Two program staff members provided technical support during the sessions. Participants could earn AMA PRA Category 1 CreditTM or American Academy of Family Physicians (AAFP) Prescribed credits. There was no charge for participation.

Figure1
Figure2
Figure3
 

Study Participant Recruitment

It was expected that up to 50 primary care clinicians would be recruited to participate in the workshop through websites of the partner organizations, announcements to health-related groups in SL, flyers at the live educational meetings, and emails to former CME participants. We emailed an invitation to participate in the study to all enrolled workshop participants to recruit 12 individuals who were first to agree.

Data Collection and Analysis

Pre-workshop data collection occurred 1–14 days before the first session via Skype, telephone, or both, with a study participant, a researcher, and a standardized patient. First, the researcher asked the participant to state her or his learning goals, describe practice relative to smoking cessation, and self-assess, using a scale from 1=the lowest to 4=the highest, knowledge of the Five A’s best practices, MI knowledge, and MI skills. The interview lasted approximately 15 minutes. Then, the participant was given a clinical scenario and asked to conduct a 10-minute smoking cessation counseling session with the standardized patient.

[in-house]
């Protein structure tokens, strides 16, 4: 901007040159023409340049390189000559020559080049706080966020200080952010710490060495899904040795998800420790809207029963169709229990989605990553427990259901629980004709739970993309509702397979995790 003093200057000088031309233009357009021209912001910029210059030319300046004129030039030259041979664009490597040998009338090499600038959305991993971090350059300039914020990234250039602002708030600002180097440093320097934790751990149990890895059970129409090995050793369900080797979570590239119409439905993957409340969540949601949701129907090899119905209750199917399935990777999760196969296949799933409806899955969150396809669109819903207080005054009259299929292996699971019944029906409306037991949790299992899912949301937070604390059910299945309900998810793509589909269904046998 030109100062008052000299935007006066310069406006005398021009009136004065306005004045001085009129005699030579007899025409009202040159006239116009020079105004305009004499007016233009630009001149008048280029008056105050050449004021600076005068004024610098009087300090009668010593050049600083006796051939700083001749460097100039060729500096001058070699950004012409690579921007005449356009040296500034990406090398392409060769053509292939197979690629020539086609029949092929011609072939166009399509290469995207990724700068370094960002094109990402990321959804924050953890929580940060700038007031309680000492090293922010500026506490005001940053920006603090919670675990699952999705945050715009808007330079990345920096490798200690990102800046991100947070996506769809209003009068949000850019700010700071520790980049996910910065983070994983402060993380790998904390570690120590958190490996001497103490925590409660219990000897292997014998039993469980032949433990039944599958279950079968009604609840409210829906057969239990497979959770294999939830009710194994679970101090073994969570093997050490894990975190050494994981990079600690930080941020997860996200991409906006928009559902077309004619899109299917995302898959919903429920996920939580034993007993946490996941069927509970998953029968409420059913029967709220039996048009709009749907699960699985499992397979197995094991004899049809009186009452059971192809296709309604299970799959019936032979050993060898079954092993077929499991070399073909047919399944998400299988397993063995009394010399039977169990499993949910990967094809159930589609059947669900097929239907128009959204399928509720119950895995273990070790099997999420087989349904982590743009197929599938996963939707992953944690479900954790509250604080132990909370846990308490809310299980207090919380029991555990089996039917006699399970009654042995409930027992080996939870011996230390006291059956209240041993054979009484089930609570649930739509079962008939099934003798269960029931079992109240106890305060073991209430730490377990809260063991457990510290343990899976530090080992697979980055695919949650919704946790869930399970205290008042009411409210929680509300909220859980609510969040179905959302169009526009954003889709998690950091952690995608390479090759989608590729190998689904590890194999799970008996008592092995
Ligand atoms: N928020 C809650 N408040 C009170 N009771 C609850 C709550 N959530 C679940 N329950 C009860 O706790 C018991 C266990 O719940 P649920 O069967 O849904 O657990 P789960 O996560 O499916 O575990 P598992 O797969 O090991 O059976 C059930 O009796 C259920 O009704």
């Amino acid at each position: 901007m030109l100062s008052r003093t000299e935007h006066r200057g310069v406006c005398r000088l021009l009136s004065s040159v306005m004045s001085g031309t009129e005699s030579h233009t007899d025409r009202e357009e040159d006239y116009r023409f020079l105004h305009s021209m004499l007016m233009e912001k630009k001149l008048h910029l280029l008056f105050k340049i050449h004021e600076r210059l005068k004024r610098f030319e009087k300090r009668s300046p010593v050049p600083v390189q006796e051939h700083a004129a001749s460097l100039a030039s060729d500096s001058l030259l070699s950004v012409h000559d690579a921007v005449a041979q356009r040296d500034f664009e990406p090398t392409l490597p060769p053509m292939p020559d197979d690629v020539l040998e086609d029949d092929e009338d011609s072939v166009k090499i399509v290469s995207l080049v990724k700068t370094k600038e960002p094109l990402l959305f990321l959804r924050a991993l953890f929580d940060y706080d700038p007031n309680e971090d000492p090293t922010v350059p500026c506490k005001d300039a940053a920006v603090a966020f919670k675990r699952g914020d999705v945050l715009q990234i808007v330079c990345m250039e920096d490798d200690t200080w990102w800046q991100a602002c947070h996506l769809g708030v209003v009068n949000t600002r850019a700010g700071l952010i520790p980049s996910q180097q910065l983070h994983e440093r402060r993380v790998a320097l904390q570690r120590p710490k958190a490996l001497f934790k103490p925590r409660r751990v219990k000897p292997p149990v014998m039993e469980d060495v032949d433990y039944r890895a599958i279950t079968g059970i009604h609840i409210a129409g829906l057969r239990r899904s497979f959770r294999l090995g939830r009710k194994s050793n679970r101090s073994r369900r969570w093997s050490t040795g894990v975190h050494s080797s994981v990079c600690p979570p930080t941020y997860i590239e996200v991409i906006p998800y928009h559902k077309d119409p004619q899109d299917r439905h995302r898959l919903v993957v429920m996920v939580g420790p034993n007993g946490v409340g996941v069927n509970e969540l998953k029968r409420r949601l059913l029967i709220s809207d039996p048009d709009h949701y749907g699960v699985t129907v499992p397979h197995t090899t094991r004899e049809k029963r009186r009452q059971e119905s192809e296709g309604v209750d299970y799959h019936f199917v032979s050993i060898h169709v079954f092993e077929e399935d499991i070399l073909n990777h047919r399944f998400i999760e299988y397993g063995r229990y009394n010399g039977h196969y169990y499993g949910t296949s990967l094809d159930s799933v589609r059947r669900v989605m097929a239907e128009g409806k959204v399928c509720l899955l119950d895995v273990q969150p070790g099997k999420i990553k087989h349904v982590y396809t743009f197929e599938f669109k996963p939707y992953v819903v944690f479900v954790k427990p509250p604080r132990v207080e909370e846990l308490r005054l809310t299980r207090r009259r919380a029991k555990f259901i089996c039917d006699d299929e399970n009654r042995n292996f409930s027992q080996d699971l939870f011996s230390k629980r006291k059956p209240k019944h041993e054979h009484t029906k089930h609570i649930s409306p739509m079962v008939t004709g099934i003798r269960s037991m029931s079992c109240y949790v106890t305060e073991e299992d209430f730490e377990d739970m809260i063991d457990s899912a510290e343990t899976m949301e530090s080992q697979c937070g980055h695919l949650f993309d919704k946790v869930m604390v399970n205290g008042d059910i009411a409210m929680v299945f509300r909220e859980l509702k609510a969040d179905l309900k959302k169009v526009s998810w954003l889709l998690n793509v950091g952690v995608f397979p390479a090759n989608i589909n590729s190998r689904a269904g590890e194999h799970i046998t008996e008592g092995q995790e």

Post-workshop interviews took place 3 months after the workshop. Participants were given 10 minutes to interact with the same standardized patient and scenario as during the pre-workshop assessment. Participants then underwent a 20-minute interview to respond to the same self-assessment questions as at the pre-workshop interview, and describe any changes in their knowledge/skills/practice.